The FAA issues LOAs to the aircraft’s operator. According to the FAA, an operator is the entity having operational control of the aircraft for a particular flight. Operational control is defined as having the ‘exercise of authority over initiating, conducting or terminating a flight’ (14 CFR Part 1.1).
It is important to note that:
Applying for an LOA typically means:
It is essential that you carefully follow all FAA instructions and include all necessary documents. Failure to do so could delay your application or be grounds for denial – so always double-check everything before submitting!
In our next post, we’ll separate LOA fact from fiction.
AviationManuals can assist you with obtaining your LOAs. To learn more, contact us today.
Countries can set their own requirements for authorizations for ADS-B Out operations. The FAA has decided to discontinue the ADS-B Out LOA (A153) and will no longer be issuing authorizations to US operators. However, we recommend that US operators carry a copy of Notice 8900.491 to show to foreign inspectors if they are requested to provide their authorization. In essence, Notice 8900.491 is provided by the FAA to summarize why it is no longer providing authorizations for ADS-B Out. It is important to note that an LOA is still required for ADS-B In operations.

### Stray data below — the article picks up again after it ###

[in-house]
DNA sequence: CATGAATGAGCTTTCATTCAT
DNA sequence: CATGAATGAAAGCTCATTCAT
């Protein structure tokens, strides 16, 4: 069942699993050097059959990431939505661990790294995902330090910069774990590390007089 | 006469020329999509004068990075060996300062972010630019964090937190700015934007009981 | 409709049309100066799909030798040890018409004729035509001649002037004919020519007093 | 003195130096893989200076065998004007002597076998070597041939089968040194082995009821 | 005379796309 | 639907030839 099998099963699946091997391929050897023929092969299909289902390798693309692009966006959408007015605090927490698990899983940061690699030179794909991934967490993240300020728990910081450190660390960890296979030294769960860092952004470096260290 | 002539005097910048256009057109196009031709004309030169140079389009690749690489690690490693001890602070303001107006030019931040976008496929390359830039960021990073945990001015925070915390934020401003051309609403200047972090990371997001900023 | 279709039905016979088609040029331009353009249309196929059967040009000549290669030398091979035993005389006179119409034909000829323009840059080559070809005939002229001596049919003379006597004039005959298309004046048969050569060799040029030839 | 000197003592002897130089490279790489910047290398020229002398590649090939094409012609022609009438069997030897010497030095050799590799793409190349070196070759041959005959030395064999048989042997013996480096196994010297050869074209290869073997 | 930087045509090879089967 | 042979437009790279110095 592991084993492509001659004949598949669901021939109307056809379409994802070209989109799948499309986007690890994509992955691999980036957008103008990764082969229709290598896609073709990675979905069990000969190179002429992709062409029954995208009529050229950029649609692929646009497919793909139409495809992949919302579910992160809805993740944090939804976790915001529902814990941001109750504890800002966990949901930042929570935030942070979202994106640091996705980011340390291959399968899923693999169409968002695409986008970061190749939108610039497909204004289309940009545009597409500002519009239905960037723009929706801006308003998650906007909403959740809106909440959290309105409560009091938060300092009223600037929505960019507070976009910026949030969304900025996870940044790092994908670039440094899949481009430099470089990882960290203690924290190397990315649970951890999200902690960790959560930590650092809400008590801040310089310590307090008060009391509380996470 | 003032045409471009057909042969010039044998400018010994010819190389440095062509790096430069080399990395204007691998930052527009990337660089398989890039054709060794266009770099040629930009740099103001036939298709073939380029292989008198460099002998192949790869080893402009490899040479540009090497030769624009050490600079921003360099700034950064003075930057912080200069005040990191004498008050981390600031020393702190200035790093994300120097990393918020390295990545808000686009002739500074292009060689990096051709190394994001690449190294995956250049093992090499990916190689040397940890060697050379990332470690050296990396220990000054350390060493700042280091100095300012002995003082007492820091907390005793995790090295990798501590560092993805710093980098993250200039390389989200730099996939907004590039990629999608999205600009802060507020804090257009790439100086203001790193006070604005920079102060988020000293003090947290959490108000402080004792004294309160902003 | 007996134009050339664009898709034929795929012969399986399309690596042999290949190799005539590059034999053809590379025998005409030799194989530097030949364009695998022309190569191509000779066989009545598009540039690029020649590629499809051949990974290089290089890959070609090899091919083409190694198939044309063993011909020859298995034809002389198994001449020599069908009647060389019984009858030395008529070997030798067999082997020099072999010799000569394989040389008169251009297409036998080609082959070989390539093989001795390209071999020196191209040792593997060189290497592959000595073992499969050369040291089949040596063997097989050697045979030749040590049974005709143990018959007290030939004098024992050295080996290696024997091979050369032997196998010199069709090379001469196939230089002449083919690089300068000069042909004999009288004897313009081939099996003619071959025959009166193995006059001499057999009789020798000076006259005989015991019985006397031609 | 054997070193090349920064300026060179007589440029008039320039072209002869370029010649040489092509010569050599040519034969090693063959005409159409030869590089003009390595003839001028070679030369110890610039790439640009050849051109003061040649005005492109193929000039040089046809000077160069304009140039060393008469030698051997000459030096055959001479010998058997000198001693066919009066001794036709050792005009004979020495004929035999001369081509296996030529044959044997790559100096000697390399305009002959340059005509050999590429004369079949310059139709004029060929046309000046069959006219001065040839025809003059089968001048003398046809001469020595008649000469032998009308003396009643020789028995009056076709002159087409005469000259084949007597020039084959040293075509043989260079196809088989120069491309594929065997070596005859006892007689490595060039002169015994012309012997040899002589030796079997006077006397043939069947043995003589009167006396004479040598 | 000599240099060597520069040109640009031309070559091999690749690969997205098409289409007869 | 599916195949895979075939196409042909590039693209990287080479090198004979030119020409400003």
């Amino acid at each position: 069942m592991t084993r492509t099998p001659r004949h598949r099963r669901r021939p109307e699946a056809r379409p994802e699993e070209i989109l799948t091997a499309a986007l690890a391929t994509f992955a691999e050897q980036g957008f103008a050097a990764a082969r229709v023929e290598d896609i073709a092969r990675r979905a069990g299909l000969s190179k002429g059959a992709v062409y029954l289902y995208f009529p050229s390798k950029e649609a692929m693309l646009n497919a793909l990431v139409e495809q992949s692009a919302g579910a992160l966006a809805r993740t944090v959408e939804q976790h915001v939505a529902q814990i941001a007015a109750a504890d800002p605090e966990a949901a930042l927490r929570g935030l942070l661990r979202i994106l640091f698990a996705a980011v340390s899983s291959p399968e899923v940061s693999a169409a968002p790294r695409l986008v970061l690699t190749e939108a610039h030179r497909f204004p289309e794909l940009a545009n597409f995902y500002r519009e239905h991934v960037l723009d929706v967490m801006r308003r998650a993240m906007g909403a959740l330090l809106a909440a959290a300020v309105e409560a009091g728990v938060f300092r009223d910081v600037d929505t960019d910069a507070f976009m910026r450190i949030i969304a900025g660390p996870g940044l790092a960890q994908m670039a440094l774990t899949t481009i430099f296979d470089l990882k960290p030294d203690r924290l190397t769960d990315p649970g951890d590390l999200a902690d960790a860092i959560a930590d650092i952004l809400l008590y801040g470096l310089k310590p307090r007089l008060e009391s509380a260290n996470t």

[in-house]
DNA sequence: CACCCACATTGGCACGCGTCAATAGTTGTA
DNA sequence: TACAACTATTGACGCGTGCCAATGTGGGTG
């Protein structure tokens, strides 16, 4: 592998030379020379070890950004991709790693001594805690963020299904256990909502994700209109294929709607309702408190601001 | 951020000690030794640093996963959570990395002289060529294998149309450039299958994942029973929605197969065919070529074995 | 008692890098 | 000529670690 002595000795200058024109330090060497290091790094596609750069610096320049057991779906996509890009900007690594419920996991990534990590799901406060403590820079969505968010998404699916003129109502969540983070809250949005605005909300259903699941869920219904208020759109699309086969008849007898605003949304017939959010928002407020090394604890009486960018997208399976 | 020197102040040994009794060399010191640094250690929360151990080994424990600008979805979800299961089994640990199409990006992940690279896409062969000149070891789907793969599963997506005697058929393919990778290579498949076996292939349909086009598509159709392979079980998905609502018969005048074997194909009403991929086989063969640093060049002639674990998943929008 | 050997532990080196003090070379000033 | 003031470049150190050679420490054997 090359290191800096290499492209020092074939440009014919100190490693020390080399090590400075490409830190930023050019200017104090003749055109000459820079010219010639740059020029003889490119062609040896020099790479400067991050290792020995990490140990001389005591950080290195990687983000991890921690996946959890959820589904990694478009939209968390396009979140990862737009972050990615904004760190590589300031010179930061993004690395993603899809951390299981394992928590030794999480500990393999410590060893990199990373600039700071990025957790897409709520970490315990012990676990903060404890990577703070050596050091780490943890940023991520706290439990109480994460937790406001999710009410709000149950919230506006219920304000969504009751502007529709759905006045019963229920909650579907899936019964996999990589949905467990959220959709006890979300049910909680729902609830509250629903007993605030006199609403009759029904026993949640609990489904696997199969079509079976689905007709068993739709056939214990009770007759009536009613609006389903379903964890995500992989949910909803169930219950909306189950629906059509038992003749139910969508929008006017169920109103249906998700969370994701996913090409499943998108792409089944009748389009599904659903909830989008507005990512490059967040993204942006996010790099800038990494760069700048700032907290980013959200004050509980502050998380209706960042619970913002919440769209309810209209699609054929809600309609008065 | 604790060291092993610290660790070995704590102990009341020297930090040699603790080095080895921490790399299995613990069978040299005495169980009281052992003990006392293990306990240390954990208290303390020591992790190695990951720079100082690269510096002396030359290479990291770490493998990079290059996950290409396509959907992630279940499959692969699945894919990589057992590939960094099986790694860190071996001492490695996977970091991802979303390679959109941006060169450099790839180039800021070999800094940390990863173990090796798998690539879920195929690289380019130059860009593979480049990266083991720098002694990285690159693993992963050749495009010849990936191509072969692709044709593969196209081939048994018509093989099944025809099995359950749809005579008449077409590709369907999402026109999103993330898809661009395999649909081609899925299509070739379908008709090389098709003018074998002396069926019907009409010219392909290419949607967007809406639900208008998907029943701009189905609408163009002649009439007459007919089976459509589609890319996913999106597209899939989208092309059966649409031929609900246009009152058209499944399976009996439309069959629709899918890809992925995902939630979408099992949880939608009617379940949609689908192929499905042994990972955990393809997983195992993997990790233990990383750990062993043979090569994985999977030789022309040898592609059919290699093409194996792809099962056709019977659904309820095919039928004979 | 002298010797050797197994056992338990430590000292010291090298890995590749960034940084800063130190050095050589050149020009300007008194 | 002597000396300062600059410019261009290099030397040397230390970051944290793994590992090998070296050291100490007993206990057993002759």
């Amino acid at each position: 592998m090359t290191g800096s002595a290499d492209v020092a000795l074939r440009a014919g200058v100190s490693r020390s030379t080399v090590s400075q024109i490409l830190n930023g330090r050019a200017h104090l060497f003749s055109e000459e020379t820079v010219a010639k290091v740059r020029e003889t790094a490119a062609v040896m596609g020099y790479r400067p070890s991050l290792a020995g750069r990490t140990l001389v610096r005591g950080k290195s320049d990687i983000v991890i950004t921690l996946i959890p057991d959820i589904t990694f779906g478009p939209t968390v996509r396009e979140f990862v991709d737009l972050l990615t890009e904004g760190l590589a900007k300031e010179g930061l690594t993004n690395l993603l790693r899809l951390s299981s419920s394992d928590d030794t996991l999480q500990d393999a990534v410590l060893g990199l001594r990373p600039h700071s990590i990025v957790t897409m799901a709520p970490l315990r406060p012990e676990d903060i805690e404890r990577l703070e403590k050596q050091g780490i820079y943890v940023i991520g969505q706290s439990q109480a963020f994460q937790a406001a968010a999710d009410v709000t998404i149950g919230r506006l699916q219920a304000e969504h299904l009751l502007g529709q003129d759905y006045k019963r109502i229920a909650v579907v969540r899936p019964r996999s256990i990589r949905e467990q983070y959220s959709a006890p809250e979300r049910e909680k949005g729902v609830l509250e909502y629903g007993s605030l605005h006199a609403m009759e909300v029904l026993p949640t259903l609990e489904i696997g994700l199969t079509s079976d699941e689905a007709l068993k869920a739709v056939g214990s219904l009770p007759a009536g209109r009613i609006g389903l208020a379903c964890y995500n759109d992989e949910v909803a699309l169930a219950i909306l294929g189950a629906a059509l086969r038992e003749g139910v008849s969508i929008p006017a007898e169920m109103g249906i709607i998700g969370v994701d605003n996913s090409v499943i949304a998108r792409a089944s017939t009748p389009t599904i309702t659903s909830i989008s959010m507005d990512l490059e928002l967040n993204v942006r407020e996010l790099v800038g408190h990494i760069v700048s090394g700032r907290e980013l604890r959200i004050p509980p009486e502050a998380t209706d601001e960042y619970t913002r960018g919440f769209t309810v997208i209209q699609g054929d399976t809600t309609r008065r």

Back in 2010, the International Civil Aviation Organization (ICAO) determined that operators needed to request operational approval for Automatic Dependent Surveillance-Broadcast (ADS-B) Out from their Civil Aviation Authority (CAA). While the FAA had not required an LOA to use ADS-B Out in the United States, they had issued OpSpec/MSpec/LOA A153 or A353 to satisfy foreign CAAs that did require authorization.
However, in September 2015, ICAO Member States adopted new guidance that gradually phased out operator authorization requirements to use ADS-B Out. As stated in Notice 8900.491, “continuous monitoring of equipment performance has proven to be the most effective means of oversight.” By overseeing the data of ADS-B Out, the FAA and other CAAs can identify aircraft performance. Any aircraft with a negative safety impact on Air Traffic Control could be restricted from flying in airspace requiring ADS-B Out. Additionally, with rising demand in OpSpecs, MSpecs, and LOAs, the FAA has become understandably stretched. Removing the need for any LOA can help minimize the burden placed on both regulators and operators.
In short, the FAA has decommissioned OpSpecs/MSpecs/LOA A153 and A353, also known as the ADS-B OutLOA. By June 30, 2019, the FAA will have reached out to operators currently holding these OpSpecs/MSpecs/LOAs to inform them that it is no longer necessary. However, it’s strongly advised to carry a copy of Notice 8900.491 on the aircraft. If any foreign inspectors or officials ask about the LOA, operators can show the Notice explaining why the FAA is no longer issuing an authorization.
Different airspace will have different regulations, so be sure to research equipage requirements when planning your overseas journey anyway – especially in regard to the ADS-B Out mandate. No further action should be needed from pilots and operators as we understand it.
For operators carrying our International Operations and Procedures Manual, no immediate revisions are needed, but we will be covering this in our next International Operations and Procedures Manual Revision Service update, so keep an eye out.